Latin American leaders have welcomed the election of Tabare Vazquez to the Uruguayan presidency.
Mr Vazquez's supporters celebrated on the streets of Montevideo
The victory for his leftist coalition brought two-party rule in Uruguay to an end for the first time in 170 years.
Venezuela's left-wing President Hugo Chavez said Mr Vazquez's election heralded a step towards the shaping of a new South America.
Cuba said diplomatic ties might be restored after two years of strained relations.
Links between Uruguay and the Cuban government were broken off two years ago after Mr Vazquez's predecessor sponsored a United Nations motion condemning Cuba's human rights record.
A triumphant Mr Vazquez appeared in front of thousands of celebrating supporters in Uruguay's capital, Montevideo, after official results gave him 50.69% of the votes cast.
Some 30,000 ballots remain to be counted before the Court of Elections could confirm his victory, but his two main rivals have conceded.
It was also the first win for Mr Vazquez's Frente Amplio (Broad Front) coalition party.
Venezuela's president welcomed victory for the left-winger as "a milestone" in Latin American history.
"What has happened in Uruguay is one more step on the road to building a new South America, a new Latin America, a new world that is being born," Mr Chavez said.
In a statement released through its embassy in Montevideo, the US congratulated Mr Vazquez.
"We hope that during his term, relations between the people of Uruguay and the United States will become even firmer," it said.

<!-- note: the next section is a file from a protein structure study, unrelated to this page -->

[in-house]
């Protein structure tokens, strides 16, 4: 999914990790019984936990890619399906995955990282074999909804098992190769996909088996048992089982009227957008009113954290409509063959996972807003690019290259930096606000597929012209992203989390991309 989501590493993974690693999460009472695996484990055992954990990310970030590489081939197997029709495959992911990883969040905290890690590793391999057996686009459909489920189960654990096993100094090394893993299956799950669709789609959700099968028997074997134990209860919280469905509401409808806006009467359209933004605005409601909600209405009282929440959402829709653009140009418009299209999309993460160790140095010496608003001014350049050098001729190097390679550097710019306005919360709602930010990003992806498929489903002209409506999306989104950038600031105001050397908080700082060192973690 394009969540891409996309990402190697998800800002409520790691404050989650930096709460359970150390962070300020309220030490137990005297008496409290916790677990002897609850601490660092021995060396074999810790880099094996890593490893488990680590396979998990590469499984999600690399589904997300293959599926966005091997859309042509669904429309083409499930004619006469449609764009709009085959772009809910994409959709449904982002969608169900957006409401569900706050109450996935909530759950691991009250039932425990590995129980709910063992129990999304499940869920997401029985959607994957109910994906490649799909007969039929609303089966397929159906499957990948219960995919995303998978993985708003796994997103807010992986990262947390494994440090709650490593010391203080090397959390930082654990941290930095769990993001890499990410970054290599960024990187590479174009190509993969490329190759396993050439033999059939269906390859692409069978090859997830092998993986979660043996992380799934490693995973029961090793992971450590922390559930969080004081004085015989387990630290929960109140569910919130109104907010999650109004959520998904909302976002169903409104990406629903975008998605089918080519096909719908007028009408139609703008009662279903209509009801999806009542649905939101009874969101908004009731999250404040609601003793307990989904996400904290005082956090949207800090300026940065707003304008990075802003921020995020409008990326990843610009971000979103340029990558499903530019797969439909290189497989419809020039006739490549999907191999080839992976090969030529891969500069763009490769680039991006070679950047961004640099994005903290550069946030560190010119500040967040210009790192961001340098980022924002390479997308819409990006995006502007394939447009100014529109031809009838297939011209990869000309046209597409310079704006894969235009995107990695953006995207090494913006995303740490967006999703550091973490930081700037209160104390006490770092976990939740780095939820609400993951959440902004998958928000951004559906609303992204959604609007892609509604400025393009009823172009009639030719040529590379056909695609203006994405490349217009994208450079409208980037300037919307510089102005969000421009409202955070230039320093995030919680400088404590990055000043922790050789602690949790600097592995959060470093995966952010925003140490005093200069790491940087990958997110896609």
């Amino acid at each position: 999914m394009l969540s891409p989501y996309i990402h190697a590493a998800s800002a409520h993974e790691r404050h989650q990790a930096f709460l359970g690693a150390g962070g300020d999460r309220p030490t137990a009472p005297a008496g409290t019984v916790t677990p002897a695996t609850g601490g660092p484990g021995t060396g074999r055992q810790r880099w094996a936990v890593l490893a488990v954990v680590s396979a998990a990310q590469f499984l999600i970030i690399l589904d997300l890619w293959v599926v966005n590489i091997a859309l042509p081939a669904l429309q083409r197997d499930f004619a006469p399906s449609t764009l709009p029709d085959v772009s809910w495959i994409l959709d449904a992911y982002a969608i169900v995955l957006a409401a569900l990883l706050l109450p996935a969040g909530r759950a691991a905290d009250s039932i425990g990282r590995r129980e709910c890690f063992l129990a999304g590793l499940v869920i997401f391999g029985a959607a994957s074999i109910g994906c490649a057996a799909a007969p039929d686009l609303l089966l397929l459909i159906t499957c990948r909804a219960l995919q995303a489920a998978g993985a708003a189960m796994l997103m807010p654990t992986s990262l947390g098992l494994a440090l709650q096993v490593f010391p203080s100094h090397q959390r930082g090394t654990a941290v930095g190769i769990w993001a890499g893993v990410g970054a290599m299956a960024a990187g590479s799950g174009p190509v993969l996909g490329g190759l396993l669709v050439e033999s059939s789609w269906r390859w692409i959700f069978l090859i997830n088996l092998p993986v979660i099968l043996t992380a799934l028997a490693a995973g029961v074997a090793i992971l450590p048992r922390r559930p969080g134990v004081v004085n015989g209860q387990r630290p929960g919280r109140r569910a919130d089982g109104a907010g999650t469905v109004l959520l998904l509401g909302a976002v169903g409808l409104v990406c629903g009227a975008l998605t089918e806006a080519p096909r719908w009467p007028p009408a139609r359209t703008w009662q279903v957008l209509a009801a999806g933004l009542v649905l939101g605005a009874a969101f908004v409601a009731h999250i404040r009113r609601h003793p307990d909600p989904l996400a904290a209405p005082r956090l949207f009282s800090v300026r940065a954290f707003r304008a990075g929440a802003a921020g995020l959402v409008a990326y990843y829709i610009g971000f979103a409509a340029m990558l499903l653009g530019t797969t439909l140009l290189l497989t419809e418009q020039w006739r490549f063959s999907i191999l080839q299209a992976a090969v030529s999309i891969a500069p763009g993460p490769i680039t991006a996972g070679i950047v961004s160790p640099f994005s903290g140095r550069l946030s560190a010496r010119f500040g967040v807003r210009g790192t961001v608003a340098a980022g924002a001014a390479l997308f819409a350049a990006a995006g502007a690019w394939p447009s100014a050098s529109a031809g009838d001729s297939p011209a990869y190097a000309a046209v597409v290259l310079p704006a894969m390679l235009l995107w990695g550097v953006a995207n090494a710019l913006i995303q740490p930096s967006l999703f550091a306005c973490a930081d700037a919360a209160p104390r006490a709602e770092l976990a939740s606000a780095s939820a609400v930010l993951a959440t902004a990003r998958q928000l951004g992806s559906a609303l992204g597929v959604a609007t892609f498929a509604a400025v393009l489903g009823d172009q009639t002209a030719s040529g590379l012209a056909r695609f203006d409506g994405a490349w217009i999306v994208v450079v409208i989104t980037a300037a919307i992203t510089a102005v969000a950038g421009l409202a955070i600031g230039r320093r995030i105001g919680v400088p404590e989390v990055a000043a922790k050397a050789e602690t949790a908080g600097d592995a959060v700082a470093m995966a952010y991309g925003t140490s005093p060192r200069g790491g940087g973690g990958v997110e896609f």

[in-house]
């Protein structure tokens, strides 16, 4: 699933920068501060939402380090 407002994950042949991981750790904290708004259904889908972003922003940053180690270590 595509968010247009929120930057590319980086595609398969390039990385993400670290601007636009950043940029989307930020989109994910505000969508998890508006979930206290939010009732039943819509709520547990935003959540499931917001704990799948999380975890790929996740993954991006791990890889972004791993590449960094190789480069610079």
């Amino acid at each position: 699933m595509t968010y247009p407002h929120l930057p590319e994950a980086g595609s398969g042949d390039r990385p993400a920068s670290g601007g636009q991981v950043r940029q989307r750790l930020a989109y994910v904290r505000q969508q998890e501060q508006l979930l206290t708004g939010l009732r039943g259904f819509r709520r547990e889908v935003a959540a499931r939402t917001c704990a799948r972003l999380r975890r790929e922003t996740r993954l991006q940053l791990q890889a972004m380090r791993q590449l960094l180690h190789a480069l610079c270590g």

Vazquez won just over 50% of the vote, so avoiding a run-off
Jorge Larranaga of the National Party was Mr Vazquez's closest rival with 34%, while Guillermo Stirling from the ruling Colorado Party was beaten into third place with only 10% of the vote.
"Celebrate, Uruguayans!" Mr Vazquez told thousands of people gathered in front of his party's headquarters.
"This victory is yours," he said, before thanking them for their support as fireworks lit up the night sky.
The 64-year-old cancer specialist told a news conference it had been a "magical night", and that he would not let Uruguay down.
All three candidates had tried to convince voters that they were best placed to manage the country's economy following its worst-ever crisis in 2001 and 2002.
Voting is compulsory in Uruguay, and 2.5 million people out of a population of 3.4 million were eligible to vote. They also chose 31 senators and 99 deputies.
Mr Vazquez joins Nestor Kirchner of Argentina, Luiz Inacio Lula da Silva of Brazil, Ricardo Lagos of Chile and Mr Chavez on the list of left-wing and centre-left South American leaders.
Mexico City Mayor Andrea Manuel Lopez Obrador said the surge in support was rooted in the desire for Latin Americans to find political alternatives against a background of economic gloom.
Although the Uruguayan economy is now recovering strongly, one in three Uruguayans lives below the poverty line and unemployment is almost 15%.
Mr Vazquez won backing from voters for his critical stance towards the conservative economic policies of the International Monetary Fund and the US, BBC Americas analyst Simon Watts says.